Given the dramatic histological differences that we observed in the lung and spleen as a consequence of disrupting M3 expression, we next asked how inactivation of M3 expression affected MHV-68 infection itself within these organs. Because MHV-68 replication within the lungs of wood mice does not yield the high titers of virus seen in BALB/c mice that can be readily quantified by plaque assay [22], we chose to indirectly measure levels of virus by qPCR. At 7 days p.i., the level of viral DNA detected within the lungs of mice infected with M3.MR was not significantly higher than that within the lungs of mice infected with M3.stop (Fig. 6A). At day 14, however, significantly reduced levels of viral DNA (P<0.05) were detected in the lungs of M3.stop-infected wood mice (Fig. 6A). A similar result was seen at day 40 p.i. when MHV-68 DNA was detected at low levels in M3.MR-infected mice, but at a significantly lower level in those infected with M3.stop (P<0.05).

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Figure 6. Contribution of M3 to MHV-68 infection in wood mice.

(A) Loss of M3 is associated with reduction of viral DNA in lung at 7, 14 and 40 days p.i. Quantitative PCR analysis of viral genome copies per 200 ng lung DNA. (B) Reduction in latently infected cells in the spleen at 14 days p.i. as a consequence of M3 loss, as determined by infective center assay. (C) Reduction in viral DNA in spleen at 14 and 40 days p.i. parallels the loss of latently infected splenocytes in (B). Quantitative PCR analysis of viral genome copies per 200 ng spleen DNA. Data in (A) and (C) represent the mean value determined from three individual wood mice per infection, normalized to copies of cellular rpl8 per DNA sample; error bars depict the standard error of the means. Statistical analysis was performed using Student's t-test and where significance was found this is indicated above the bars.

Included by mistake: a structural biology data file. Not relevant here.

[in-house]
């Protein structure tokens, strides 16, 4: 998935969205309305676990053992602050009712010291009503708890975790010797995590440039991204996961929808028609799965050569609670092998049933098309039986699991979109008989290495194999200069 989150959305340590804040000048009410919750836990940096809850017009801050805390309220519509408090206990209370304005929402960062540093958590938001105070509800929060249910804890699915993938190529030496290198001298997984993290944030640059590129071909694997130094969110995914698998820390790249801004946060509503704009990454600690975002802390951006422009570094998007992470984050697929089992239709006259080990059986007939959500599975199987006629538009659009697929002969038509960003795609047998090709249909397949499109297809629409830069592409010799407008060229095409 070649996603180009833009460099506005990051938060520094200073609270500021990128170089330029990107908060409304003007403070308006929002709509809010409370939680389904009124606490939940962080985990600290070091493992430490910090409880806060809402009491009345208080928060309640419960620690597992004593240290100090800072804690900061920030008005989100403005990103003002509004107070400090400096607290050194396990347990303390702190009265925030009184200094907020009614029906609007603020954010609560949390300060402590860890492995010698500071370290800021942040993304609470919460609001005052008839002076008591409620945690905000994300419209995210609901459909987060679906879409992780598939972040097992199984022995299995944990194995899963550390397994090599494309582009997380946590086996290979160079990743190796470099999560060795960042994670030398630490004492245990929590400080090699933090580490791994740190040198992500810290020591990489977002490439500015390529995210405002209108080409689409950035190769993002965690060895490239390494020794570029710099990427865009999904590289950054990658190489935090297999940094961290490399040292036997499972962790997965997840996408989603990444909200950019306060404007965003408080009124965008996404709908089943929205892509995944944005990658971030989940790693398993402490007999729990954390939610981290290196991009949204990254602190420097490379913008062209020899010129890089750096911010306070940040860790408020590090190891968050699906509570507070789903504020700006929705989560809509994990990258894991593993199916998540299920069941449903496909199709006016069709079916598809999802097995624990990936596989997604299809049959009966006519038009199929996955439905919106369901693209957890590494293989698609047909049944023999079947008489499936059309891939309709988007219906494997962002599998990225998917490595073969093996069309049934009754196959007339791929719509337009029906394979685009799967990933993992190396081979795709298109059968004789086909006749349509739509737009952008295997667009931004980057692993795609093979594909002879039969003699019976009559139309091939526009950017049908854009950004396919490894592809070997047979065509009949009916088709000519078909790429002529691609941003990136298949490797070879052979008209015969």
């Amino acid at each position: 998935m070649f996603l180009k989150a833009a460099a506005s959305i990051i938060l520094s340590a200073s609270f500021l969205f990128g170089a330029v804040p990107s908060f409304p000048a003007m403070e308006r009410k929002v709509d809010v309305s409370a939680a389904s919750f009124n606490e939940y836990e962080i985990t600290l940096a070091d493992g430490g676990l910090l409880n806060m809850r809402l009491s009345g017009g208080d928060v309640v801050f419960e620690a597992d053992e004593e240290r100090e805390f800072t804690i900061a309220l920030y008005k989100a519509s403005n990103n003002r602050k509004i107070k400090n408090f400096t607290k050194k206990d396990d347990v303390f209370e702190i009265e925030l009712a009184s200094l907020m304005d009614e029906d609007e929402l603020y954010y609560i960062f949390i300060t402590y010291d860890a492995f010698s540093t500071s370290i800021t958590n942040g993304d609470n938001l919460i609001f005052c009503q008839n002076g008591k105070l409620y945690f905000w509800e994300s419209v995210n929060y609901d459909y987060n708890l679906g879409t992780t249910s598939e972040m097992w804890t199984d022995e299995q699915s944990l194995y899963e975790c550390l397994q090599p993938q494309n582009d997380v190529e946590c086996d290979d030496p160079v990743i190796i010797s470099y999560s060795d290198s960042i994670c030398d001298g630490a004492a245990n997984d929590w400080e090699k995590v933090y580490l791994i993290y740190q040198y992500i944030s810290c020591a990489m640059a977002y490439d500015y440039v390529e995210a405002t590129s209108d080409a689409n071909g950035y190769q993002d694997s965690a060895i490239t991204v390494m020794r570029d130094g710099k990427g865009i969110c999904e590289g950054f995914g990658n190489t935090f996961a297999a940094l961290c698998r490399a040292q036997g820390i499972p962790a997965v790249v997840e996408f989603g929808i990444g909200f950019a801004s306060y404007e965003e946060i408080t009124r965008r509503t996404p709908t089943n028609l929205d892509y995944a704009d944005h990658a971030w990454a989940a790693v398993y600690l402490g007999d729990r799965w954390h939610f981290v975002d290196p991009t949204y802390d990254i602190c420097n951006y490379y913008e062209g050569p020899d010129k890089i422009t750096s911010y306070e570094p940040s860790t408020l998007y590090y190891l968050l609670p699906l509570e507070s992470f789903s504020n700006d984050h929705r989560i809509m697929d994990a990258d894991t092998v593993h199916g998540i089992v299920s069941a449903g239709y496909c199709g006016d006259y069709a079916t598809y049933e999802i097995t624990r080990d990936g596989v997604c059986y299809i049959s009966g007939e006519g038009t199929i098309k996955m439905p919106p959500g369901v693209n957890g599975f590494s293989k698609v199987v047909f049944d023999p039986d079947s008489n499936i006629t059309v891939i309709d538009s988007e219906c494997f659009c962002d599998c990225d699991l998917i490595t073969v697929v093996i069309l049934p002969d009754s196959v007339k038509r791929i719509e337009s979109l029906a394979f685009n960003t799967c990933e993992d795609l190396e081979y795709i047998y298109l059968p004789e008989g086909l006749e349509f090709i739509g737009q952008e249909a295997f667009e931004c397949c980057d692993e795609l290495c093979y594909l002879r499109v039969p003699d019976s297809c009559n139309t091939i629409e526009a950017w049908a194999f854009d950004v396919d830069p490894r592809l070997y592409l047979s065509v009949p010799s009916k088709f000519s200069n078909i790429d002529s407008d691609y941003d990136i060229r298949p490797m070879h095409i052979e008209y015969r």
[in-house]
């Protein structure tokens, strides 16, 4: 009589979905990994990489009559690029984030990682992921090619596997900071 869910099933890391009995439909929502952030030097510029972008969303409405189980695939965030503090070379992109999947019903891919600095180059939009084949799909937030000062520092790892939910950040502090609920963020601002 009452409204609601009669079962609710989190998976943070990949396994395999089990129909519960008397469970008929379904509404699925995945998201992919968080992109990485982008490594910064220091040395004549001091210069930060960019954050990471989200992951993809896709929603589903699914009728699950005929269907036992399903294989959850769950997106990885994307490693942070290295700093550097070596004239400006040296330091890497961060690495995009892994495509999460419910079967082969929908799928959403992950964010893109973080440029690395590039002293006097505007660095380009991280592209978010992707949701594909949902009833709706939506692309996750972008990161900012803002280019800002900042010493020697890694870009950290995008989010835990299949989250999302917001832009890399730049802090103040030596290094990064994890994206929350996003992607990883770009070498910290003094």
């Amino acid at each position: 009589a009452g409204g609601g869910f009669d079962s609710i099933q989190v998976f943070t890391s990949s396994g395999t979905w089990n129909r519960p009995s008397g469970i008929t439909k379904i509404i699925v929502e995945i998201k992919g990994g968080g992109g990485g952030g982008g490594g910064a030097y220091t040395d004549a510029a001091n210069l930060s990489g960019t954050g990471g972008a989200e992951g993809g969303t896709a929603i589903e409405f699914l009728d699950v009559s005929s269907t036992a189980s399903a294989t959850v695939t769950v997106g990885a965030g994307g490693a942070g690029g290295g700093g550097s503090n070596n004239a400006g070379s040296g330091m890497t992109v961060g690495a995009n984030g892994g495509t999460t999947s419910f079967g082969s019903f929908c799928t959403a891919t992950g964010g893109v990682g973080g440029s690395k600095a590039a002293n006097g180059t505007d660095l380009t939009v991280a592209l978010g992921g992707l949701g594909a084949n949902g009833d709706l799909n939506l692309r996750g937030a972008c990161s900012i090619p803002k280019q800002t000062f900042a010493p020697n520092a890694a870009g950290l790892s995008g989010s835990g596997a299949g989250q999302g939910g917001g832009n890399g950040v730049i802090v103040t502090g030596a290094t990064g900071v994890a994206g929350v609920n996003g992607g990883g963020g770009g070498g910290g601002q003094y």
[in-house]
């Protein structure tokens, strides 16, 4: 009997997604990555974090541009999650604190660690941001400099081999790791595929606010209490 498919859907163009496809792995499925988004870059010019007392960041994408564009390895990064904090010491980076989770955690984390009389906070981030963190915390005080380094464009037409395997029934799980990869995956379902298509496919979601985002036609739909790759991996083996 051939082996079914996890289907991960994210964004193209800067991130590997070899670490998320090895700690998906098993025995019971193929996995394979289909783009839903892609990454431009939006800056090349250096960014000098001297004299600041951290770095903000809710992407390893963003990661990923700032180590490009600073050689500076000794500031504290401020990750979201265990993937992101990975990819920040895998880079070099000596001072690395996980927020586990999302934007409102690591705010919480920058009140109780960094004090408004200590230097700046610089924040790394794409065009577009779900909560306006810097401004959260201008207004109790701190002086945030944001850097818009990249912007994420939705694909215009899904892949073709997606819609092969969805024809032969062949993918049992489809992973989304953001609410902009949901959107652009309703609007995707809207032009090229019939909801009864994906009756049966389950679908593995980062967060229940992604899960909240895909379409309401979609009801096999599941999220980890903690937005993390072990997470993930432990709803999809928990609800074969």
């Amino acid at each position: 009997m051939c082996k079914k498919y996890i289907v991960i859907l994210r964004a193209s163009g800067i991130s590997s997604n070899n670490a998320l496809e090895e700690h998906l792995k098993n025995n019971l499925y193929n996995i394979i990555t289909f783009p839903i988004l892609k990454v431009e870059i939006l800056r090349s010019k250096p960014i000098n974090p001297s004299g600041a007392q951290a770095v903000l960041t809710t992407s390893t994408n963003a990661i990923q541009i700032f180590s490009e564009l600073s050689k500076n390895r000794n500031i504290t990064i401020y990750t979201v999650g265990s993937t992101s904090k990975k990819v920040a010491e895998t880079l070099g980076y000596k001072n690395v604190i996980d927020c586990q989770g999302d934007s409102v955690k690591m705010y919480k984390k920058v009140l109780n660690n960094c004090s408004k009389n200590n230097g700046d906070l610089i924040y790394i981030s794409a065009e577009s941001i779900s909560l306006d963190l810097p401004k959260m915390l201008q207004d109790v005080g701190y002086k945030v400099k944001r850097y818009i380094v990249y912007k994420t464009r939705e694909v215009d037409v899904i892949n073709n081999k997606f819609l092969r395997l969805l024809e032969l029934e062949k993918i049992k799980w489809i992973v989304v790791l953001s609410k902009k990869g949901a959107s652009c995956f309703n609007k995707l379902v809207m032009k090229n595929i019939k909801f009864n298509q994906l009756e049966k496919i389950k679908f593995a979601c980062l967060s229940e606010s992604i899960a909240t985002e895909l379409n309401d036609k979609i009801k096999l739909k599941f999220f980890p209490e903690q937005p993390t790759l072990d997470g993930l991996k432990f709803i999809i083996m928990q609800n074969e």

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To assess the effect of M3 loss in the spleen, infective center assays were performed at 14 days p.i. to measure the number of latently infected cells, which are normally at their peak level at this time. Similar to our observation in the lungs, the number of spleen cells that harbored reactivatable virus was significantly lower (P<0.005), though still detectable, in wood mice that had been infected with M3.stop (Fig. 6B). A parallel effect was seen when viral DNA was measured by qPCR (Fig. 6C), confirming that the disparity in infective centers was not due to an inability of M3.stop virus to reactivate ex vivo. Viral DNA was still detectable in both groups of wood mice at day 40 p.i., but at a significantly reduced level in the animals infected with M3.stop (Fig. 6C). Hence, in both lung and spleen, the lack of M3 significantly reduced the ability of M3.stop to establish a normal level of infection that, at least in spleen, reflected a nearly ten-fold lower number of latently infected cells.

M3 modulates the pulmonary chemokine and cytokine response

Because M3 is not required for replication of MHV-68 in vitro [17], [33], we reasoned that deficiencies of the M3.stop virus apparent in wood mice were more likely due to a loss of the chemokine-binding properties of M3, rather than to a direct defect in virus replication per se. To determine if loss of M3 expression results in a change in the chemokine profile, we measured the relative levels of a panel of chemokines and cytokines within the lungs of mice at 14 days p.i. (the peak of M3 expression during acute infection; Fig. 1A) with either M3.MR or M3.stop virus. To accomplish this we performed cytokine antibody array analyses (RayBio Mouse Cytokine Antibody Array 3.1), a proven method of comparing cytokine/chemokine levels in tissues [34]. The results (Fig. 7) showed that in a number of cases, the amount of these molecules was notably higher (>2 fold positive fold change) in the lungs of mice infected with M3.stop relative to M3.MR virus. Specifically, we observed relative increases in RANTES/CCL5 (2.5-fold), MIP-1α/CCL3 (2.2-fold), fractalkine/CX3CL1(3-fold) KC/CXCL1 (12.9-fold), MIP-2/CXCL2 (3.1-fold) and MIG/CXCL9 (2.0-fold) in the absence of M3. By contrast, we observed relative decreases in the B-cell associated chemokines BLC/CXCL13 (2.2-fold) and SDF-1α/CXCL12 (2.3-fold), as well as CD30L (2.7-fold), in infections lacking M3 (Fig. 7).

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Figure 7. Array analysis of changes in pulmonary chemokine and cytokine levels within infected wood mice as a consequence of M3 loss.